Touring Fort Worth's Buried History

Organization promotes Fort Worth history through cemeteries

By Chris Van Horne
|  Thursday, Mar 15, 2012  |  Updated 3:42 PM CDT
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Hebrew Rest Cemetery next door to John Peter Smith Hospital in Fort Worth is one of several cemeteries offering spring break tours to help people learn local history.

Chris Van Horne, NBC 5 News

Hebrew Rest Cemetery next door to John Peter Smith Hospital in Fort Worth is one of several cemeteries offering spring break tours to help people learn local history.

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When you think spring break activities, you think the zoo, theme parks and vacations. What you probably don't think of is cemeteries. But that's how one organization in Fort Worth hoped people would spend this week, visiting cemeteries to learn local history.

"Surprisingly it's a cemetery, but it brings history to life," said Hollace Weiner, an archivist for Beth-El Congregation.

Weiner is no stranger to Hebrew Rest Cemetery located next to John Peter Smith Hospital. Weiner leads tours through the cemetery on a regular basis, and she sees nothing strange about spending part of spring break talking about the dead.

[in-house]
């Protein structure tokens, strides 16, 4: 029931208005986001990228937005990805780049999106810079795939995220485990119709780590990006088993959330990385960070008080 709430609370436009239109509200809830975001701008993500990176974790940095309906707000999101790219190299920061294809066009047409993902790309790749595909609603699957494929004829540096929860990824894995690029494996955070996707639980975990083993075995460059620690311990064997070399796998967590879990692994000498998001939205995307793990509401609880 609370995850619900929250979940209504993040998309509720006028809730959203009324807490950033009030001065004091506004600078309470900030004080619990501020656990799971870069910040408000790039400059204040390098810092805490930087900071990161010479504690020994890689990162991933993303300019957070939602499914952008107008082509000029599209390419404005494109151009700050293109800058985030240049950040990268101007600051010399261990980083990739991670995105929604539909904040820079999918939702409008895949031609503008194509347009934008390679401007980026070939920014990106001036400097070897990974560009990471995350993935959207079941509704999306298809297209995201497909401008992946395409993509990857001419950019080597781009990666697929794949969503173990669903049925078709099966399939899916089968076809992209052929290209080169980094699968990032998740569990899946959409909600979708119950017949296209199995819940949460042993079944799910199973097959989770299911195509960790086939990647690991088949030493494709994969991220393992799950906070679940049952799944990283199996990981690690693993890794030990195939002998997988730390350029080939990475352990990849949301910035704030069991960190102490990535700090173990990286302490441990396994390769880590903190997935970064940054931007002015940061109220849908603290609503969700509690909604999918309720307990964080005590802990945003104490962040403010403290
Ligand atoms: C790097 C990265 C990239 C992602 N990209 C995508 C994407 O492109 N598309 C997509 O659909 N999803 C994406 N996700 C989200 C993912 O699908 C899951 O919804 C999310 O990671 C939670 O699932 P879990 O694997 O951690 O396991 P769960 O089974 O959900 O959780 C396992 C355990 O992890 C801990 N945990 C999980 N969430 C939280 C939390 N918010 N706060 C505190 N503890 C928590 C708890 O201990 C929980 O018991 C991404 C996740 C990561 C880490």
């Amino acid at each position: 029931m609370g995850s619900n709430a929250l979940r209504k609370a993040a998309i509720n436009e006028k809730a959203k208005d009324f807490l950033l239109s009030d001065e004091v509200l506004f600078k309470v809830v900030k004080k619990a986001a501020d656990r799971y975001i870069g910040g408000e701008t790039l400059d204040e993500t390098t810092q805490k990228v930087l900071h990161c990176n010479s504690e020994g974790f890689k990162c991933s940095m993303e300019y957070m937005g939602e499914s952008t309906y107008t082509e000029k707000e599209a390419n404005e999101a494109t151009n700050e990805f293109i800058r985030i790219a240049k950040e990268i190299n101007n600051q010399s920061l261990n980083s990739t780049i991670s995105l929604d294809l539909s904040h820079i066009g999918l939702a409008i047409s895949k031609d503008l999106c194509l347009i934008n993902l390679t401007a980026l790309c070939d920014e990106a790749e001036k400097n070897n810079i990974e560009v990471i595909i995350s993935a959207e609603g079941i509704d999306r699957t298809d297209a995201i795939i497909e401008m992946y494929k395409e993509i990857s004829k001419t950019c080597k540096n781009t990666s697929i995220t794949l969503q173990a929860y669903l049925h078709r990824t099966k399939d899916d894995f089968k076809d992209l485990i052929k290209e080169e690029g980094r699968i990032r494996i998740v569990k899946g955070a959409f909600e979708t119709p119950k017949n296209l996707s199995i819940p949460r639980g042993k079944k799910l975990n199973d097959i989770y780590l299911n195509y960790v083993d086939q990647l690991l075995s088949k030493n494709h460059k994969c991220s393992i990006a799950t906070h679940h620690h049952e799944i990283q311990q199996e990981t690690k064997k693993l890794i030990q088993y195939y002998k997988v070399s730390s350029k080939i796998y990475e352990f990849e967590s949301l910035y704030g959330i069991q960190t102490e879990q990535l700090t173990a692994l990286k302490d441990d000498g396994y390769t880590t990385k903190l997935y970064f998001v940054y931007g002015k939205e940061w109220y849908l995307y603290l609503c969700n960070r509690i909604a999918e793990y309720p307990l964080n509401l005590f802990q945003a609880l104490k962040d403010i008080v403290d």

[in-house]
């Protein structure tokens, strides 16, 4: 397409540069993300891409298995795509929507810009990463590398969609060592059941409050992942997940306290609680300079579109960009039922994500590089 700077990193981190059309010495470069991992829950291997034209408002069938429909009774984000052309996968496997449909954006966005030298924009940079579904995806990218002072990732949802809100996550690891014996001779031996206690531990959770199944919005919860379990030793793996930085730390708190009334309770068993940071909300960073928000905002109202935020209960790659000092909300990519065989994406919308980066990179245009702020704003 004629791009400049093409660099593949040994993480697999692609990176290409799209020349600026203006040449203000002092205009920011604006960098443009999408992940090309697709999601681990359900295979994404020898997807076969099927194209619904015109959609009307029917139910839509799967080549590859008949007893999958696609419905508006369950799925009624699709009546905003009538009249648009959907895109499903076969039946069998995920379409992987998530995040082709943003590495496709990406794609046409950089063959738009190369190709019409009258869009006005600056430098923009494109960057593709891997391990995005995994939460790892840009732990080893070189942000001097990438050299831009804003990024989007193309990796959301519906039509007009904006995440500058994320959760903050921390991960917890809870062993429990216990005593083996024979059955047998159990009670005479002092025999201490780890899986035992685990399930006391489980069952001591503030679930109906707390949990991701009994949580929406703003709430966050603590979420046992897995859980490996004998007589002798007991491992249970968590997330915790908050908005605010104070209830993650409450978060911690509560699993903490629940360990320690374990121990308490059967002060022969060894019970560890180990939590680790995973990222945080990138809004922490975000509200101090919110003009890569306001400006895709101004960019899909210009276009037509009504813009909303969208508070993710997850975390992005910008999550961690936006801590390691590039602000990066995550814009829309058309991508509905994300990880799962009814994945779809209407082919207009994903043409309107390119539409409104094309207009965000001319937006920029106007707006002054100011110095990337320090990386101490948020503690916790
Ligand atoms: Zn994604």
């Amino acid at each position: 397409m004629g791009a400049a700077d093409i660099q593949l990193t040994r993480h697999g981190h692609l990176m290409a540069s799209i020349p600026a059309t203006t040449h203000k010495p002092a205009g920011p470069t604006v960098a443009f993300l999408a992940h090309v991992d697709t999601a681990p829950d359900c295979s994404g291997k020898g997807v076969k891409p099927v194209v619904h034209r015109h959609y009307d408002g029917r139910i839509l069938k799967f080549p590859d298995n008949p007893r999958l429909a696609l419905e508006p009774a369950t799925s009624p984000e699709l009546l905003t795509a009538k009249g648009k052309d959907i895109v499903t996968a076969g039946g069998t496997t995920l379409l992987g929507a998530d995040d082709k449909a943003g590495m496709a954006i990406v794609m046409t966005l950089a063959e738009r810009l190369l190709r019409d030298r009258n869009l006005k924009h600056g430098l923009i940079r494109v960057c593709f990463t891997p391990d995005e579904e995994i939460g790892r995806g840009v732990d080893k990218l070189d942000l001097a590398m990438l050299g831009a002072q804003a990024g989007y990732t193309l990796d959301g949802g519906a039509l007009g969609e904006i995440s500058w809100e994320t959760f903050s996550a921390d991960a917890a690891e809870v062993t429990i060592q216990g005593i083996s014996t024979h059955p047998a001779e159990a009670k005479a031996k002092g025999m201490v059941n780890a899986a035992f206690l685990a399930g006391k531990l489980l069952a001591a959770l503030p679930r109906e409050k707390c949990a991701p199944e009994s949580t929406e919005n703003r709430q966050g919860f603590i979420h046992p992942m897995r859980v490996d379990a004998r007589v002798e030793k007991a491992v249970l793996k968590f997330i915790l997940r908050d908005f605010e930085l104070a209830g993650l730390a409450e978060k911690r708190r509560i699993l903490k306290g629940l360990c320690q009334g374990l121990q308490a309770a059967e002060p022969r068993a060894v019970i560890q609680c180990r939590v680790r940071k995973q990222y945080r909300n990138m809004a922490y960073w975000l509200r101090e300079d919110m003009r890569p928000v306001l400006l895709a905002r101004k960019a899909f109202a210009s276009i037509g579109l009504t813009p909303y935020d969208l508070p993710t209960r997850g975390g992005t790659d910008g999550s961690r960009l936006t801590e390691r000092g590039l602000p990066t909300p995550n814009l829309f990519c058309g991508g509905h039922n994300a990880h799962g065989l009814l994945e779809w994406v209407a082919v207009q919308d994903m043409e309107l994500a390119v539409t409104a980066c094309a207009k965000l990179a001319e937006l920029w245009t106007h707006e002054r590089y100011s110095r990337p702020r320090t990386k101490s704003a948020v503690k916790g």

"I see it as something exciting because there's art on the stones, there's fabulous stories about the people who are buried here," Weiner said.

People like Jacob Samuels, a Jewish Confederate soldier, and a man named Abraham Lincoln Neiman, better known as Al and the co-founder of Neiman Marcus.

Hebrew Rest is one of 11 cemeteries hosting Historic Fort Worth's buried history tour. It's a tour designed to share the tales of those who built the city, famous or otherwise.

Craig Goldman only recently learned about his own family history buried here. His great-great grandfather Ike Gronsky who helped run a horse team for the T&P Railroad from Fort Worth to El Paso.

"We just found this out recently and it's been fascinating to research and know the history of my own family," Goldman said. He thinks the tour is a great idea. "It's a fascinating part of Fort Worth history."

And even those who know that history well keep making discoveries.

"Every time I show someone the cemetery, they show me something I haven't seen before," Weiner said.

As they're hoping more people see and learn from something they usually walk past.

"History comes alive when you walk in here," she said.

Most of the tour is self-guided, with books available for purchase from Historic Fort Worth. There's even a competition for children eight years and younger who visit at least eight of the cemeteries.

More: Spring Break Tour - Fort Worth's Buried History

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